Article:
“The risk today is from Iowa to the Gulf Coast. Storms in the north have a higher risk of wind damage and storms further south will have a higher threat of tornadoes. All of them will have lightning. dangerous and even potential flooding, “said CNN’s meteorologist in Chad. Myers.
The Storm Prediction Center has issued a level 3 of 5 “increased risk” warning for inclement weather until tonight for northern Louisiana, eastern Arkansas, west-central Mississippi and southern -West of Tennessee. This level of risk means “many severe storms (are) possible,” according to the center.
Environmental conditions could “lead to rapid, high-end growth in a shattered band of storms and integrated supercells as the afternoon progresses,” the National Weather Service in Little Rock said. This type of storm – supercells – is best known for producing tornadoes, but not all of them.
The depression above the central plains will contain a cold front draped to the south and east. This cold front will be the main instigator of storms as it moves east.
The middle and late afternoon will become more active and dangerous.
A tornado watch is in effect until 8 p.m. CDT for more than 4 million people in parts of southeastern Oklahoma, northeastern Texas, northwestern Louisiana and a much of Arkansas. This includes Little Rock and Fort Smith in Arkansas and Shreveport in Louisiana.
By Wednesday evening, storms will move into the lower Mississippi River region, still containing the potential for all modes of severe weather. Intense storms could be possible as far north as Iowa and as far south as the southeastern coasts of Texas and southern Louisiana.
Storms will work eastward through early Thursday southeasterly, but much of the severe weather threat is expected to abate by then.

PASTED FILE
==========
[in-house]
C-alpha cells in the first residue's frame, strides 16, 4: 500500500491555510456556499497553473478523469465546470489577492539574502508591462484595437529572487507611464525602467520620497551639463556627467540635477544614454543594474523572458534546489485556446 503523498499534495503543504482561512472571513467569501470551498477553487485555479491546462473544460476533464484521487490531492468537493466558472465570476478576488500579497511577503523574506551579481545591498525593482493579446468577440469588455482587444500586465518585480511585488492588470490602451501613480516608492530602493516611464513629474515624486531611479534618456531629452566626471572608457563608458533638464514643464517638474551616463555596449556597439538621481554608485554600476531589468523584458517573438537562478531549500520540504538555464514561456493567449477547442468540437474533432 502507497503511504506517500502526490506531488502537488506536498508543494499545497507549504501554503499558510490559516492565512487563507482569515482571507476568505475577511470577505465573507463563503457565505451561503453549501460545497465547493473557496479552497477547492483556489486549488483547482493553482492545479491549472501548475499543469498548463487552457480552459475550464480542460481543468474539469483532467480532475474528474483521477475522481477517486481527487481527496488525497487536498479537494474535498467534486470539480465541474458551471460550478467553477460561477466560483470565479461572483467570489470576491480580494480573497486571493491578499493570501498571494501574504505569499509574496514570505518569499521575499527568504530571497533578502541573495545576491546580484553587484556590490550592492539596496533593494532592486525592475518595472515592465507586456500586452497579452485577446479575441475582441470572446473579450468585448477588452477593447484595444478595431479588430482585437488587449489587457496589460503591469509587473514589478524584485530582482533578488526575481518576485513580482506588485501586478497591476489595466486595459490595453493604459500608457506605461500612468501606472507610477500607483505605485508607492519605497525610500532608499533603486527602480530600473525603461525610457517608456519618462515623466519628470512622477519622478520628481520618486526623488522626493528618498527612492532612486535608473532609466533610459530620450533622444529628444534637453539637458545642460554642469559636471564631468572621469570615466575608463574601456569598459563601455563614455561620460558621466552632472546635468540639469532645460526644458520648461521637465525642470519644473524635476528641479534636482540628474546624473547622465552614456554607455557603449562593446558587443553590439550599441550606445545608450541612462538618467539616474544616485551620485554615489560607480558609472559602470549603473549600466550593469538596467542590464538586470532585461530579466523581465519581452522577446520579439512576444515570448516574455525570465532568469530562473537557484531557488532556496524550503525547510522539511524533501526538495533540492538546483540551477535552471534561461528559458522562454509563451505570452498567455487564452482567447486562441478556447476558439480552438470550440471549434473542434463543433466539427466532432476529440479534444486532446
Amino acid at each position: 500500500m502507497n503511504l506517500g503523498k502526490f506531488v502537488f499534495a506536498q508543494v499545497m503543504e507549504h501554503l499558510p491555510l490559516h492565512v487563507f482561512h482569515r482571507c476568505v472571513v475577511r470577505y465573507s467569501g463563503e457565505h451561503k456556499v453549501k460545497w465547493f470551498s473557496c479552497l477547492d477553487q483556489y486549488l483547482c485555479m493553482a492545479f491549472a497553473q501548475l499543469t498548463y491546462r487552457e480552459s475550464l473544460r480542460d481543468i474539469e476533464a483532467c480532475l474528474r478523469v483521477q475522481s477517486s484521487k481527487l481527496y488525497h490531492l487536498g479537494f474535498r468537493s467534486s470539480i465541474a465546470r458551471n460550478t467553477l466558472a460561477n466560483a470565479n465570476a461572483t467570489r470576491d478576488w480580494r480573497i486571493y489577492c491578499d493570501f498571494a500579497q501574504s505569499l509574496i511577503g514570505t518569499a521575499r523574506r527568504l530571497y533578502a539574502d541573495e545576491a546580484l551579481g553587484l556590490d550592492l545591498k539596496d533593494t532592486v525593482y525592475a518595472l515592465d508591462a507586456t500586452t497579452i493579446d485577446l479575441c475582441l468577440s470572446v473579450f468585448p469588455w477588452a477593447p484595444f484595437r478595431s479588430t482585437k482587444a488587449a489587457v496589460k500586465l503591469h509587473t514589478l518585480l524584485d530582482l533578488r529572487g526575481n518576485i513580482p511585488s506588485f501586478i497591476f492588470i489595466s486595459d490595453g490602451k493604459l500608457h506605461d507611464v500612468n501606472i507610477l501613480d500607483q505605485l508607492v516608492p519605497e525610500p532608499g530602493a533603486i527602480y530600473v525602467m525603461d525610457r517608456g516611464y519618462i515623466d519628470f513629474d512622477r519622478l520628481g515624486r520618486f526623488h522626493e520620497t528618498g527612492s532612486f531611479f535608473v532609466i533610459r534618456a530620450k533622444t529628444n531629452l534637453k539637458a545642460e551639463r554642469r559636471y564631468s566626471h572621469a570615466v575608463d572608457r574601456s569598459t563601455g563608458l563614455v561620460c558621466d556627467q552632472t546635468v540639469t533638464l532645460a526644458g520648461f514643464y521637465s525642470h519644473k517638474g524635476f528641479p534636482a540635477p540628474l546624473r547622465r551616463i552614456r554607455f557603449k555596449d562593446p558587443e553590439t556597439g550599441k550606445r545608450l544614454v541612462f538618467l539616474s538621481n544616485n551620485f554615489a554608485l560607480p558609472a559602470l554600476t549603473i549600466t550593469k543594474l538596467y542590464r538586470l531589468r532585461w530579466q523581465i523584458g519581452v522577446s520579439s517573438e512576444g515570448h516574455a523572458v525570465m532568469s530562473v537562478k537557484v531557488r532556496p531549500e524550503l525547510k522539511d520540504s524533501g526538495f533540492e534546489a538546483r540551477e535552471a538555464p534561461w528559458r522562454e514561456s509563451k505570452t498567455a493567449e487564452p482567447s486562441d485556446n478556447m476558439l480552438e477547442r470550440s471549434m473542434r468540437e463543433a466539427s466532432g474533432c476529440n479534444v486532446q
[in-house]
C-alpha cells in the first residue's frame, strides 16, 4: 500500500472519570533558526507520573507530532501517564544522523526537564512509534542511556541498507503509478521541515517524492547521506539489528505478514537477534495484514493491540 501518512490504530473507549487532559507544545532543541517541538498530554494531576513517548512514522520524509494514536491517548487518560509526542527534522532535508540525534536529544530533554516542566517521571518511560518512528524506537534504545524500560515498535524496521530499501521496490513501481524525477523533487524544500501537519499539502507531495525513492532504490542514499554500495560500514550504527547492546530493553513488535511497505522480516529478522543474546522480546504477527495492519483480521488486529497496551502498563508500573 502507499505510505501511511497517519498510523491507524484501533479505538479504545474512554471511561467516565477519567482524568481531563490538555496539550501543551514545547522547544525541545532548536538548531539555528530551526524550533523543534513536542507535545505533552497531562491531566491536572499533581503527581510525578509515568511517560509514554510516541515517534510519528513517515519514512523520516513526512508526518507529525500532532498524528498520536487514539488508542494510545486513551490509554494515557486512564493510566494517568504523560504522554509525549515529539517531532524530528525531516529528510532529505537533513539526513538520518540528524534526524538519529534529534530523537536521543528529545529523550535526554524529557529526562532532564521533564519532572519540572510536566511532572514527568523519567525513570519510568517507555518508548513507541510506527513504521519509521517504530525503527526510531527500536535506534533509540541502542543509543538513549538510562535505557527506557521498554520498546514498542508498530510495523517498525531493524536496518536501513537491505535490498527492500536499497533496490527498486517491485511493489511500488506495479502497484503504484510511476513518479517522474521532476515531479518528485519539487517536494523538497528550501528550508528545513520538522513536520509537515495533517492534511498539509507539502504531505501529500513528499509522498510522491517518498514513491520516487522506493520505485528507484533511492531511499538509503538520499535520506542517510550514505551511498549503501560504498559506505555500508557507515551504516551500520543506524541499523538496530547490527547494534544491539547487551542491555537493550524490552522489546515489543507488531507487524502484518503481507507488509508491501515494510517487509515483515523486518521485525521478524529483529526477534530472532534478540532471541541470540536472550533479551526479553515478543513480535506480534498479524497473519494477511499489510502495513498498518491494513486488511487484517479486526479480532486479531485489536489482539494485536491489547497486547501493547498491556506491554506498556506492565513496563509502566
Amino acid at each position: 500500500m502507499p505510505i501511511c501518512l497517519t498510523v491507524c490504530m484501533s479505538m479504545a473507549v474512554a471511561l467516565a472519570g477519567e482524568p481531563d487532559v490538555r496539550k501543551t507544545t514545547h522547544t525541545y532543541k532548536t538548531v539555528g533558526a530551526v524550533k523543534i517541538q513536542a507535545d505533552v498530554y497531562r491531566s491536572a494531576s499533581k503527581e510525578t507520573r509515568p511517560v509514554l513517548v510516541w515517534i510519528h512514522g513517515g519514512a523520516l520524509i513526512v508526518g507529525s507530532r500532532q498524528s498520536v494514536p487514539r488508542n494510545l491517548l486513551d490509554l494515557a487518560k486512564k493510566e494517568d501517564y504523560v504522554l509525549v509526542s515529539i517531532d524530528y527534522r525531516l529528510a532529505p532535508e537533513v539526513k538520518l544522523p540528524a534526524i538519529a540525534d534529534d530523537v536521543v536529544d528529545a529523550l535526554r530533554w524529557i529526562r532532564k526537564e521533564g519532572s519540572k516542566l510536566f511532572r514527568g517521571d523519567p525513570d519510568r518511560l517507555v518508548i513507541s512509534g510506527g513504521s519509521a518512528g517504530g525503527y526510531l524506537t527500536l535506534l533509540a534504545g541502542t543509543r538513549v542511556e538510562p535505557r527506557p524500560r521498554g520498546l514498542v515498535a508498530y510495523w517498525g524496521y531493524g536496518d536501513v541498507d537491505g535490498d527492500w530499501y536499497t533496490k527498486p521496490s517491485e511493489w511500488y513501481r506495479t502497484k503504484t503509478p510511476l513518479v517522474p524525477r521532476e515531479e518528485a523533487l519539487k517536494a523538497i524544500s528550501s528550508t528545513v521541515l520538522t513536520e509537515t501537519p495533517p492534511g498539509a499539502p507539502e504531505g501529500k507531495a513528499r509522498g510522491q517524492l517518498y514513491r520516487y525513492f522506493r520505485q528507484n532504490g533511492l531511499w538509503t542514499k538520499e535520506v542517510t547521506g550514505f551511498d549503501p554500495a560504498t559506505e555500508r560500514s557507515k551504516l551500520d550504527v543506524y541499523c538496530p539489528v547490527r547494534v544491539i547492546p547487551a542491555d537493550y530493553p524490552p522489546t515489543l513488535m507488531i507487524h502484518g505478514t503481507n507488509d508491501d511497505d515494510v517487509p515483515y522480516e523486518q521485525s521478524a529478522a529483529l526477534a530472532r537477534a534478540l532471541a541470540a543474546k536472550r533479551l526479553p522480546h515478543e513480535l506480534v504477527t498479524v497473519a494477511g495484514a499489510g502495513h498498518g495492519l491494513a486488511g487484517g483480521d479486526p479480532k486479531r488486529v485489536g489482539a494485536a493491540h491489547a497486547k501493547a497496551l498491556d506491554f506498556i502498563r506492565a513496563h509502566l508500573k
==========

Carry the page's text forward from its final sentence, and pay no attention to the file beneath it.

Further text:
Flash flooding is also a concern, with extended rainfall of 1 to 2 inches expected – but localized amounts could be closer to 2 to 4 inches.
“Soil saturation and flow rates have dropped significantly from what they were a week ago, but still looking for above average soil saturation,” the Weather Prediction Center said about current conditions in parts of Arkansas, Tennessee and Mississippi where flooding is possible. storms until tonight.
Some of these storms, particularly over the southern extent of the line through parts of Arkansas and Kansas, could be forming. Storms that train mean they move in the same places for an extended period of time, which increases the risk of flooding.
Heavy storms remain in the forecast until the end of this week. The forecasting center warns that isolated severe storms could be possible from central Tennessee to southeast Louisiana and west to the Florida Panhandle on Thursday.
A new storm system will then move across the country, and another severe weather threat could be possible in the south from Friday to Saturday.
These storms could produce tornadoes as well as damaging winds and hail, but forecasts remain uncertain in terms of timing and which areas are most prone to these storms.
CNN meteorologist Taylor Ward contributed to this report.